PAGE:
Today, as I was pondering what I wanted to share this week, I started thinking about all the different exercise tips, recipes, dieting strategies, and motivational things I could write about. Lots of fun topics crossed my mind.
But, then I thought – what if it were okay to just be okay? What if you didn’t need to “fix” yourself at all? What if your arms were fine the way they were? What if your soft belly, comfortable and stretched out after housing several babies, were an object of love instead of scorn?
What if you ate healthy food because it made you feel good rather than as punishment for something non-nourishing you ate earlier? What if being healthy allowed us to be better people rather than to take more bikini-clad selfies?
What if we exercised by doing things we found enjoyable or productive, like gardening, taking walks with our families, or finally cleaning out the closets?
What if our insides mattered to us as much as our outsides?
Today, this blog is an answer to those questions. There is nothing wrong with being fit, toned, strong, and sexy-lean. But it is just as important – if not more – to be “lean” on the inside.
What does that mean?
It means learning to forgive, to let stuff go, to not demand perfection from ourselves or each other. It means listening to and obeying our consciences. It means treating ourselves and others with dignity and respect. It means prioritizing rest and connection with others just as much as getting ahead and getting stuff done.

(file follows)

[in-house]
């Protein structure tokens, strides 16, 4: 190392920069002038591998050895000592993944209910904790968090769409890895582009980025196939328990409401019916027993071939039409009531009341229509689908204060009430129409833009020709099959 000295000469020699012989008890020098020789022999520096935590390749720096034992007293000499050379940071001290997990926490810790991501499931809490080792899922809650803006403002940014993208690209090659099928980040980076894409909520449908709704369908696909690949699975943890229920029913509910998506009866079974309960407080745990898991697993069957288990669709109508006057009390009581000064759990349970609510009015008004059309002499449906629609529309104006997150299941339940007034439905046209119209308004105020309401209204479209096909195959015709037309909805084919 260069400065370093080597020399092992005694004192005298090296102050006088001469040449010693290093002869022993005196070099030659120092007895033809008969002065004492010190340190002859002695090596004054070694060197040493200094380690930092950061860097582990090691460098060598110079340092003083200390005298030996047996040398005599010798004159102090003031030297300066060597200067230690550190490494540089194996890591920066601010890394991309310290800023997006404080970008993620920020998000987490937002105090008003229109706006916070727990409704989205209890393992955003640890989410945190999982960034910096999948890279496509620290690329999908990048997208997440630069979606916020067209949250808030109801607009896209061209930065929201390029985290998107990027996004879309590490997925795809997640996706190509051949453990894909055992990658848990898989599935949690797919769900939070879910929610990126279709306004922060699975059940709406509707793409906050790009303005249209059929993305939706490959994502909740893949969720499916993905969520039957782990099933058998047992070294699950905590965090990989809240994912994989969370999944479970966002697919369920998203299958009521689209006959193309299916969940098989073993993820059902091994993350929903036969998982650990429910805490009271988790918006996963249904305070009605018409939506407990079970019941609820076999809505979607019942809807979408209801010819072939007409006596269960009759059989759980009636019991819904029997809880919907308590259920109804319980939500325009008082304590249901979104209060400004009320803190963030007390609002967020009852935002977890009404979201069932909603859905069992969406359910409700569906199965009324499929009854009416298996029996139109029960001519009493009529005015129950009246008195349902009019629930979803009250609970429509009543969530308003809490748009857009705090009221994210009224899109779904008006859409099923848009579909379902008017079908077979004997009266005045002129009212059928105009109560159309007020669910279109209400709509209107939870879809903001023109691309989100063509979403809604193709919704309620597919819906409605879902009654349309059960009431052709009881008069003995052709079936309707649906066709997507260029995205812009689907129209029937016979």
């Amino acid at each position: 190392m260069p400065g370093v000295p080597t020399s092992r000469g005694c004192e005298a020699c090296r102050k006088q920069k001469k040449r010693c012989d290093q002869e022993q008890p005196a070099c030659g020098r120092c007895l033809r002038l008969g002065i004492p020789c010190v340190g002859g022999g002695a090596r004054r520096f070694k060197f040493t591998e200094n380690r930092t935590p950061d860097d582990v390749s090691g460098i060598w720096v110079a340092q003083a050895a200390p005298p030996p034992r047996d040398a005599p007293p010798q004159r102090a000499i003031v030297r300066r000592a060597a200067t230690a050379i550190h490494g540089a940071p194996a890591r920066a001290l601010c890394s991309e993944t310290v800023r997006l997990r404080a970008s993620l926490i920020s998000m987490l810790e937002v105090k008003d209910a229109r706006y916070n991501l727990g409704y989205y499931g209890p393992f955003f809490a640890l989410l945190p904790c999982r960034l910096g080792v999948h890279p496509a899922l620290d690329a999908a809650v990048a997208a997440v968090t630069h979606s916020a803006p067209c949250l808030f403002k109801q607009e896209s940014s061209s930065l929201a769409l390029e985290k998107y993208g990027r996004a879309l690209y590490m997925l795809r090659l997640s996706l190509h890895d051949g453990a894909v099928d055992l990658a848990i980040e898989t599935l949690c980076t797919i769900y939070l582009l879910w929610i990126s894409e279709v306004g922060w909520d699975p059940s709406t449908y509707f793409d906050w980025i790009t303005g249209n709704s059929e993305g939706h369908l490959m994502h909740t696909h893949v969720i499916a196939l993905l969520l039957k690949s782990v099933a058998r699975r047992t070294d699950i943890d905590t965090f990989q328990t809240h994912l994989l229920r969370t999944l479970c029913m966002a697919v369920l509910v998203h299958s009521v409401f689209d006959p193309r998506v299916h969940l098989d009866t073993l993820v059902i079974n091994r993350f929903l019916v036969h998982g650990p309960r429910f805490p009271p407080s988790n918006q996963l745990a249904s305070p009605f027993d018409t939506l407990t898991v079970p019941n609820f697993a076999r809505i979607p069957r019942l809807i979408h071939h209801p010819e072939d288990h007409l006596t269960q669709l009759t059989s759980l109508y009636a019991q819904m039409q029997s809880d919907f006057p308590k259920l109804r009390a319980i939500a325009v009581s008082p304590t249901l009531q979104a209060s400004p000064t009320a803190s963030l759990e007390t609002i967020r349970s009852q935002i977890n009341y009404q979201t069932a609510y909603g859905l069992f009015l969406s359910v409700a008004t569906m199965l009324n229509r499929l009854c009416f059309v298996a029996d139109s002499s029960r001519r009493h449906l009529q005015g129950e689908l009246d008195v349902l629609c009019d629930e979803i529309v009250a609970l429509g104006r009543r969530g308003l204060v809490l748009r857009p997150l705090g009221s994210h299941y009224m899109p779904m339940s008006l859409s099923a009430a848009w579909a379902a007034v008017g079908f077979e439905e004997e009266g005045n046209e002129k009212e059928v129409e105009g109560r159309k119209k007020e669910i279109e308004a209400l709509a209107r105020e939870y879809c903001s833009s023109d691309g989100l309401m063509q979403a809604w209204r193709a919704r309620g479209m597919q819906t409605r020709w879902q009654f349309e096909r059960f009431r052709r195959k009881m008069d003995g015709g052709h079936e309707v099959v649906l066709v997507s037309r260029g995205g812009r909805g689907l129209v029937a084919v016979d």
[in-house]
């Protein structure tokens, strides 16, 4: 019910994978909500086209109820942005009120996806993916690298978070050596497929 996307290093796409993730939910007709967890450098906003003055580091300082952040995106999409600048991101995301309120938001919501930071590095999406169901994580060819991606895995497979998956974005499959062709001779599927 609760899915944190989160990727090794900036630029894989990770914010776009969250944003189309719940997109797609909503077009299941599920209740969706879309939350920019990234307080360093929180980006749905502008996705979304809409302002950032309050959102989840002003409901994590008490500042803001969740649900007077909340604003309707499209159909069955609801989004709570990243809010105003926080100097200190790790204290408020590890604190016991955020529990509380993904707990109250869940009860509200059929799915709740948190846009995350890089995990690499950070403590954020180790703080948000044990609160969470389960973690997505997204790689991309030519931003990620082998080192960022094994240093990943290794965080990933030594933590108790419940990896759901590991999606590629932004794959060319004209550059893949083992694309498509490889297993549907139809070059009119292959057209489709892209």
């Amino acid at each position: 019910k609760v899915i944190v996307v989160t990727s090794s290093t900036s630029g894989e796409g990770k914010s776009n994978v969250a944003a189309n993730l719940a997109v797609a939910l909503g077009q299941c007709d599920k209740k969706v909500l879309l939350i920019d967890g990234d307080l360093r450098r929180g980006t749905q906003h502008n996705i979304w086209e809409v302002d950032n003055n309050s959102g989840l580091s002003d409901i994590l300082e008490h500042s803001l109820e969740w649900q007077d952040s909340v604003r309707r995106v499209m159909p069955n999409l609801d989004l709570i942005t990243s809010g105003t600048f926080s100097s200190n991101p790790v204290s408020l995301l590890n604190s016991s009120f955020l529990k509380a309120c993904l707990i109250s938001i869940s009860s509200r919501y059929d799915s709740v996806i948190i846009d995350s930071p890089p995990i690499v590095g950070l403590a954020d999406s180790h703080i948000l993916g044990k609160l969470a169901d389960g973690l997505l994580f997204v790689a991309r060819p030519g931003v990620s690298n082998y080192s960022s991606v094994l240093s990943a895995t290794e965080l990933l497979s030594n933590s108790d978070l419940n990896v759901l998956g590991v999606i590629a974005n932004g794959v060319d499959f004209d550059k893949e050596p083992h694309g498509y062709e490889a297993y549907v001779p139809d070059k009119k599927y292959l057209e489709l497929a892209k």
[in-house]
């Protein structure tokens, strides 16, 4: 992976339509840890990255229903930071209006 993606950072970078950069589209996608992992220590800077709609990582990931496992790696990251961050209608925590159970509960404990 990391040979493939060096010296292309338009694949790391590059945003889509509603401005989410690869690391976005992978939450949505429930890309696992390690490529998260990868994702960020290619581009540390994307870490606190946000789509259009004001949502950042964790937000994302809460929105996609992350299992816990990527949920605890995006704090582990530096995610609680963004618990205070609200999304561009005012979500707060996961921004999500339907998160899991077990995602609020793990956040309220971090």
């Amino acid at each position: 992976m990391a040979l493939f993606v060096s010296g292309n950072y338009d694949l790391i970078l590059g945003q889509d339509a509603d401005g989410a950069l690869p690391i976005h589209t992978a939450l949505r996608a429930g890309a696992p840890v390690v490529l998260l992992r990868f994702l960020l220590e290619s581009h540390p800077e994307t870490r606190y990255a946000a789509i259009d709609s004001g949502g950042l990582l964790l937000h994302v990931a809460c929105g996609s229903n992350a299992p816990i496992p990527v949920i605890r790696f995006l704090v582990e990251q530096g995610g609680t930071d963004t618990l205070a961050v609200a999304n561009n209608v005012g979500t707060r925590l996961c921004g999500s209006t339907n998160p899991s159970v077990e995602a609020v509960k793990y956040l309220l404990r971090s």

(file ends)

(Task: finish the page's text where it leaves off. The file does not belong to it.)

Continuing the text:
It means looking in the mirror and smiling. Not because we’re perfect, but because we’re alive. We’re still in this crazy game called life. We still have a chance to make a difference on the planet, to grow, to love, and to share.
This doesn’t mean we should just smoke, eat junk food, and sit around. Those actions are not loving. Self care comes from a place of compassion and inner peace. Not guilt, not shame, not “ought-to’s” or “shoulds.”
Love yourself as much as you want others to love you. Love yourself the way you would if you were your own child.
Next week, if we still want to, we can talk about those flabby arms.
Peace and love,